The Work And The Glory

on November 24, 2004 by Wade Major
It's a bit surprising that it's taken more than a dozen films and nearly five years for the nascent wave of Mormon independent cinema to get around to dealing with the faith's 19th-century roots. There is, after all, a wealth of dramatic material to be mined from the story of founding prophet Joseph Smith, his visions and persecutions. Based on the first of Gerald N. Lund's immensely popular series of novels, "The Work and the Glory" doesn't exactly tackle Smith's story head-on -- he and his family are only minor supporting characters here -- but rather offers an efficient and often credible, if overly sanitized, look at the time, place and circumstances in which the Church of Jesus Christ of Latter-day Saints was born.

Financed by auto dealership magnate and owner of the Utah Jazz NBA franchise,Larry H. Miller, "The Work and the Glory" approaches Mormon history through the experiences of the Steeds, a fictitious Vermont family who, in 1826, relocates to upstate New York where they hope to earn a tranquil livelihood as farmers. What they encounter, however, is anything but tranquility, especially after they innocently enlist brothers Joseph and Hyrum Smith to help with some manual labor. Just being seen talking to the Smiths, it seems, is enough to earn the scorn of townsfolk for whom Joe Smith's reports of celestial visitations and ancient golden plates containing sacred scriptures akin to the Bible (the future "Book of Mormon") are nothing short of madness, if not outright blasphemy. But the Steed family isn't of one mind on such matters. Dad Benjamin (Sam Hennings) and oldest son Joshua (Eric Johnson) side with Smith's detractors, with rebellious Joshua going so far as to fall in with a rowdy band of ne'er-do-wells intent on snatching the golden plates as soon as Smith makes an attempt to unearth them. Younger son Nathan (Alexander Carroll) and his mother, Mary Ann (Brenda Strong of "Desperate Housewives") are more earnest and less swayed by social pressure. Smith's words and teachings genuinely move them, putting both on the fast track to conversion.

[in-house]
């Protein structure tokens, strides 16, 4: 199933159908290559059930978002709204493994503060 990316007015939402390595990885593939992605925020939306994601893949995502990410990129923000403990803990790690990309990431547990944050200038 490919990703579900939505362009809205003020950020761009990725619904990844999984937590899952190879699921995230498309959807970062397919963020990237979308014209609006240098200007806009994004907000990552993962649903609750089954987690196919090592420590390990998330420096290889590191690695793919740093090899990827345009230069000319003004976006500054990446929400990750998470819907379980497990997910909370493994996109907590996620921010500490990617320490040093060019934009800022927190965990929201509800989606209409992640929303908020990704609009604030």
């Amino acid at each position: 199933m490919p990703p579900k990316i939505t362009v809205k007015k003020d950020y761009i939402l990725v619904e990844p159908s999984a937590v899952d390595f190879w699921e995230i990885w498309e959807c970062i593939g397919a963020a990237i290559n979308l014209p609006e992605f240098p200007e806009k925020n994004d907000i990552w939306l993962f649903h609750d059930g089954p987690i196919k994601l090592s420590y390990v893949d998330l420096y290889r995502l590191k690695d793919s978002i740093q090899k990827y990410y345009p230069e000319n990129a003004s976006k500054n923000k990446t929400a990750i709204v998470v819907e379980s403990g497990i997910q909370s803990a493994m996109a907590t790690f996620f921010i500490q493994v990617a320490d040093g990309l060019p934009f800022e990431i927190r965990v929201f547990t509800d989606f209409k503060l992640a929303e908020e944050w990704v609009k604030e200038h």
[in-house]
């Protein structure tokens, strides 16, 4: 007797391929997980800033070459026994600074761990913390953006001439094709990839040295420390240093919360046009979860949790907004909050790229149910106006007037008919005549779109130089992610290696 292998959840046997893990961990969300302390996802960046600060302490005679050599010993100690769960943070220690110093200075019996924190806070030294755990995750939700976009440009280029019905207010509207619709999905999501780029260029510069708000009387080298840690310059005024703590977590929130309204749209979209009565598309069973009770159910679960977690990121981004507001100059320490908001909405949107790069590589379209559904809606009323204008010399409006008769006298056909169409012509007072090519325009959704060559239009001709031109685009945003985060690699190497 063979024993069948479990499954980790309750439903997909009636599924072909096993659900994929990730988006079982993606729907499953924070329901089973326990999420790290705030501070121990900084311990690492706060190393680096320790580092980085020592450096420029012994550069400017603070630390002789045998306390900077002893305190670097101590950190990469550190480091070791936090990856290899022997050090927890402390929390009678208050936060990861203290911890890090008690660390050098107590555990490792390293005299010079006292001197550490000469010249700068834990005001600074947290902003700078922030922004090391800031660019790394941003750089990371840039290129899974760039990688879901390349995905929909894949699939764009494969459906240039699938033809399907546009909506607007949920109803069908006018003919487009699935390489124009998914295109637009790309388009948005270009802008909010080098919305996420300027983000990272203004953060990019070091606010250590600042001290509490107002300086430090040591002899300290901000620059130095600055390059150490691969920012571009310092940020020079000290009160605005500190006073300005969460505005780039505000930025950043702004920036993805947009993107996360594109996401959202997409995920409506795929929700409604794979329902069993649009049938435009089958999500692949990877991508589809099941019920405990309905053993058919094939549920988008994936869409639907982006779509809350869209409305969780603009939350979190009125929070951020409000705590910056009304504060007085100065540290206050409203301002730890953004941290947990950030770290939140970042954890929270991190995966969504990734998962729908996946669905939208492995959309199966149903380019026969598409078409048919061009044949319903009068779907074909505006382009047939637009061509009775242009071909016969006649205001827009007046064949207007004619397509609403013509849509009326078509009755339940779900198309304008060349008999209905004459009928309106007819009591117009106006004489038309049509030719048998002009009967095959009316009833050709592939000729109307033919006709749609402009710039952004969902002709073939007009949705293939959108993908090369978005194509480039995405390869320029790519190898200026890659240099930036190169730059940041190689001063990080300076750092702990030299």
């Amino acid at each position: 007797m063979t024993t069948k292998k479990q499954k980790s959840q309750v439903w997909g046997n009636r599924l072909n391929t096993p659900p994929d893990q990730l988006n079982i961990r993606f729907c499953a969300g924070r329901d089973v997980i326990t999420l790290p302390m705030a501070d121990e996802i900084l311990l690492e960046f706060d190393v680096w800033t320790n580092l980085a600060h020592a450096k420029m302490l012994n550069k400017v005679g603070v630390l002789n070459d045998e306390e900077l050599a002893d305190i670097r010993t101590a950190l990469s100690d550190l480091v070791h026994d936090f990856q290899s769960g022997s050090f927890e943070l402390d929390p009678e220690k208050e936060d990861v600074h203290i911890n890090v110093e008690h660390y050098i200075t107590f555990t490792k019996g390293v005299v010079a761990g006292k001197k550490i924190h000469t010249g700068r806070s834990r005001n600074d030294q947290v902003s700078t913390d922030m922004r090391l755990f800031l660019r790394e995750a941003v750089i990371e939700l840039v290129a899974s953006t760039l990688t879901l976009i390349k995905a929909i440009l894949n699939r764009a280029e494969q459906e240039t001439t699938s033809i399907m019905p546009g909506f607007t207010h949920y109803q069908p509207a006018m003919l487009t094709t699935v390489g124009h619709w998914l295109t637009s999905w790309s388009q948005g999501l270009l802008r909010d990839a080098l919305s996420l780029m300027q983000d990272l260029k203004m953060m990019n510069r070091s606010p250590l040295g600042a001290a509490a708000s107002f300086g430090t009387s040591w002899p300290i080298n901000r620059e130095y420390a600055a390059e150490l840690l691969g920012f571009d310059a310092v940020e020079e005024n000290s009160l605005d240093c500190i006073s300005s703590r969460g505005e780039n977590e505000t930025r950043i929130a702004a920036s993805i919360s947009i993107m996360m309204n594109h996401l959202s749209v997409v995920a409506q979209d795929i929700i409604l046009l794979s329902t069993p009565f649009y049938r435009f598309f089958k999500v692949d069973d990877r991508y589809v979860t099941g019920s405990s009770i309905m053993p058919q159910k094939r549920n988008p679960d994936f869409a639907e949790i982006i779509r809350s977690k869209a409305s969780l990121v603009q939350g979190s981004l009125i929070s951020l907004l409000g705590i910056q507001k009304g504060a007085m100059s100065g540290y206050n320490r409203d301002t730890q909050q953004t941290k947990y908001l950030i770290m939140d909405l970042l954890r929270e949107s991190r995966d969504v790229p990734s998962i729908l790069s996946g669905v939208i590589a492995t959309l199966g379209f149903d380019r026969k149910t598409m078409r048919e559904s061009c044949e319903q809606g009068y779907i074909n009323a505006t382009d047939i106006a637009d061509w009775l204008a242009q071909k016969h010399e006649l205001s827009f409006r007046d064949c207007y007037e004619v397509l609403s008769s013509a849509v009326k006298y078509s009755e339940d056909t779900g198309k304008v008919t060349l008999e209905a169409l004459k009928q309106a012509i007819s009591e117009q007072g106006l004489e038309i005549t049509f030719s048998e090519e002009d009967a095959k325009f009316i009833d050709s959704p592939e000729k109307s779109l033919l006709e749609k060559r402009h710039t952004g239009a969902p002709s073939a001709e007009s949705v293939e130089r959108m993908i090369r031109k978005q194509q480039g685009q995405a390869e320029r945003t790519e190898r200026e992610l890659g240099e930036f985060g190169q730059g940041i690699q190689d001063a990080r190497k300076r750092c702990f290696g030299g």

Of course, it can't ever end with just religious division -- there's always got to be a girl, in this case a local shopkeeper's daughter (Tiffany DuPont) who attracts the attention of both brothers, setting up an irreversible "East of Eden"-style family schism.

Writer/director Russ Holt last dealt with similar material in the hourlong 1987 public television special "How Rare A Possession: The Book of Mormon," detailing the true story of an early Italian convert to Mormonism. His approach then, as now, is unapologetically reverential, almost to the point of corniness. Many will draw immediate and not necessarily flattering comparisons to the aw-shucks homespun wholesomeness of '70s television standbys "The Waltons" and "Little House on the Prairie." But Holt and his colleagues aren't going for the crossover appeal sought by other Mormon filmmakers -- this is strictly for-the-choir fare, loaded with references and inferences that assume a working knowledge of Mormon culture and history. Differentiating the good guys from the bad is as simple as separating the boyish, clean-shaven lads with good teeth from the shaggy, dirty, unkempt rednecks. There are several rather on-the-nose dialogue exchanges clearly designed to softly evangelize any non-Mormons who may be watching, but for the most part, despite the abundance of period production value, this is still niche fare. Among the supporting parts, Jonathan Scarfe cuts a respectable Joseph Smith while Edward Albert makes a subtle, memorable impression as early Mormon convert and Book of Mormon scribe Martin Harris.

Whether other "The Work and the Glory" installments will follow remains to be seen. "Left Behind," the comparably popular evangelical book series by Jerry B. Jenkins and Tim LaHaye, has thus far only delivered two films out of a dozen books. "The Work and the Glory" series, by contrast, is just three behind at nine, clearly posing a similar challenge. But where there's a will, there's usually a way, especially when -- as is seemingly the case here -- money is no obstacle. Starring Sam Hennings, Alexander Carroll, Eric Johnson, Tiffany Dupont, Brenda Strong and Jonathan Scarfe. Directed and written by Russ Holt. Produced by Scott H. Swofford. An Excel release. Drama. Rated PG for mild thematic elements and violence. Running time: 110 min.

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